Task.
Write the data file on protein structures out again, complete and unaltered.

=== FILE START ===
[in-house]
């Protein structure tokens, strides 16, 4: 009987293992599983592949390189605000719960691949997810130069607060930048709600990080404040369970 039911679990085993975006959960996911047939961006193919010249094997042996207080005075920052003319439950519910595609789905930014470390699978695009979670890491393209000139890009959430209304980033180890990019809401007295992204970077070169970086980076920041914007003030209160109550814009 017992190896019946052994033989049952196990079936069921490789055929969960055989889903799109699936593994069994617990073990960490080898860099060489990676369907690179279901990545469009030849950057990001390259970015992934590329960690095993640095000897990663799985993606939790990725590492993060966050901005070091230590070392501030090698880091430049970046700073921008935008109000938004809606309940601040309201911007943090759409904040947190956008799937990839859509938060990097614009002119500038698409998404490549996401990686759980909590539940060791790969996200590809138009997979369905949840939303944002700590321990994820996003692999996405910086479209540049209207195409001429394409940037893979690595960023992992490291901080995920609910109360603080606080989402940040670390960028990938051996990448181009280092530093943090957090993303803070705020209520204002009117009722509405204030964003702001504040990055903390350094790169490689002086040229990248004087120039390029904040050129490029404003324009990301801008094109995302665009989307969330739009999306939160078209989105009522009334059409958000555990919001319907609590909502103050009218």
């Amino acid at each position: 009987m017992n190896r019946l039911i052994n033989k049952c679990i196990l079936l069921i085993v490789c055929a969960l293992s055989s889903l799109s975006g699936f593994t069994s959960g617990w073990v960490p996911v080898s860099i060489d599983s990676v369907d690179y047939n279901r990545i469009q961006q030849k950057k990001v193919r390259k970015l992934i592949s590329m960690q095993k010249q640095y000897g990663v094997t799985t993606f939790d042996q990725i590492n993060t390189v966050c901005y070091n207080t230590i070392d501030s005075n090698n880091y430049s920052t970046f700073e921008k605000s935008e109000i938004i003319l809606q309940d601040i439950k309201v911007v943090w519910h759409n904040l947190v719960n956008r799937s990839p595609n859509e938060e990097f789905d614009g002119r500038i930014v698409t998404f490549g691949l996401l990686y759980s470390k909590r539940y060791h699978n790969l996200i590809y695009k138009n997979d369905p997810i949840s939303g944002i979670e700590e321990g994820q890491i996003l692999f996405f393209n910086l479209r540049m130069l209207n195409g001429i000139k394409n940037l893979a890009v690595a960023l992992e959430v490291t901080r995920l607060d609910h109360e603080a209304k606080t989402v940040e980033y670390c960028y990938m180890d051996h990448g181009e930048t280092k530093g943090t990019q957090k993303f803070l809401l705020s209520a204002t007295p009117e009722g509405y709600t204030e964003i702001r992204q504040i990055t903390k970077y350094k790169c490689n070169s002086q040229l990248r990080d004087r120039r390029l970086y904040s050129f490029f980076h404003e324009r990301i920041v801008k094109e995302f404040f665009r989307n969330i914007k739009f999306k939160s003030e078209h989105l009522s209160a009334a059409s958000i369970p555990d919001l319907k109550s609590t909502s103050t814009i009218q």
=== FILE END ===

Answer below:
[in-house]
């Protein structure tokens, strides 16, 4: 009987293992599983592949390189605000719960691949997810130069607060930048709600990080404040369970 039911679990085993975006959960996911047939961006193919010249094997042996207080005075920052003319439950519910595609789905930014470390699978695009979670890491393209000139890009959430209304980033180890990019809401007295992204970077070169970086980076920041914007003030209160109550814009 017992190896019946052994033989049952196990079936069921490789055929969960055989889903799109699936593994069994617990073990960490080898860099060489990676369907690179279901990545469009030849950057990001390259970015992934590329960690095993640095000897990663799985993606939790990725590492993060966050901005070091230590070392501030090698880091430049970046700073921008935008109000938004809606309940601040309201911007943090759409904040947190956008799937990839859509938060990097614009002119500038698409998404490549996401990686759980909590539940060791790969996200590809138009997979369905949840939303944002700590321990994820996003692999996405910086479209540049209207195409001429394409940037893979690595960023992992490291901080995920609910109360603080606080989402940040670390960028990938051996990448181009280092530093943090957090993303803070705020209520204002009117009722509405204030964003702001504040990055903390350094790169490689002086040229990248004087120039390029904040050129490029404003324009990301801008094109995302665009989307969330739009999306939160078209989105009522009334059409958000555990919001319907609590909502103050009218």
């Amino acid at each position: 009987m017992n190896r019946l039911i052994n033989k049952c679990i196990l079936l069921i085993v490789c055929a969960l293992s055989s889903l799109s975006g699936f593994t069994s959960g617990w073990v960490p996911v080898s860099i060489d599983s990676v369907d690179y047939n279901r990545i469009q961006q030849k950057k990001v193919r390259k970015l992934i592949s590329m960690q095993k010249q640095y000897g990663v094997t799985t993606f939790d042996q990725i590492n993060t390189v966050c901005y070091n207080t230590i070392d501030s005075n090698n880091y430049s920052t970046f700073e921008k605000s935008e109000i938004i003319l809606q309940d601040i439950k309201v911007v943090w519910h759409n904040l947190v719960n956008r799937s990839p595609n859509e938060e990097f789905d614009g002119r500038i930014v698409t998404f490549g691949l996401l990686y759980s470390k909590r539940y060791h699978n790969l996200i590809y695009k138009n997979d369905p997810i949840s939303g944002i979670e700590e321990g994820q890491i996003l692999f996405f393209n910086l479209r540049m130069l209207n195409g001429i000139k394409n940037l893979a890009v690595a960023l992992e959430v490291t901080r995920l607060d609910h109360e603080a209304k606080t989402v940040e980033y670390c960028y990938m180890d051996h990448g181009e930048t280092k530093g943090t990019q957090k993303f803070l809401l705020s209520a204002t007295p009117e009722g509405y709600t204030e964003i702001r992204q504040i990055t903390k970077y350094k790169c490689n070169s002086q040229l990248r990080d004087r120039r390029l970086y904040s050129f490029f980076h404003e324009r990301i920041v801008k094109e995302f404040f665009r989307n969330i914007k739009f999306k939160s003030e078209h989105l009522s209160a009334a059409s958000i369970p555990d919001l319907k109550s609590t909502s103050t814009i009218q």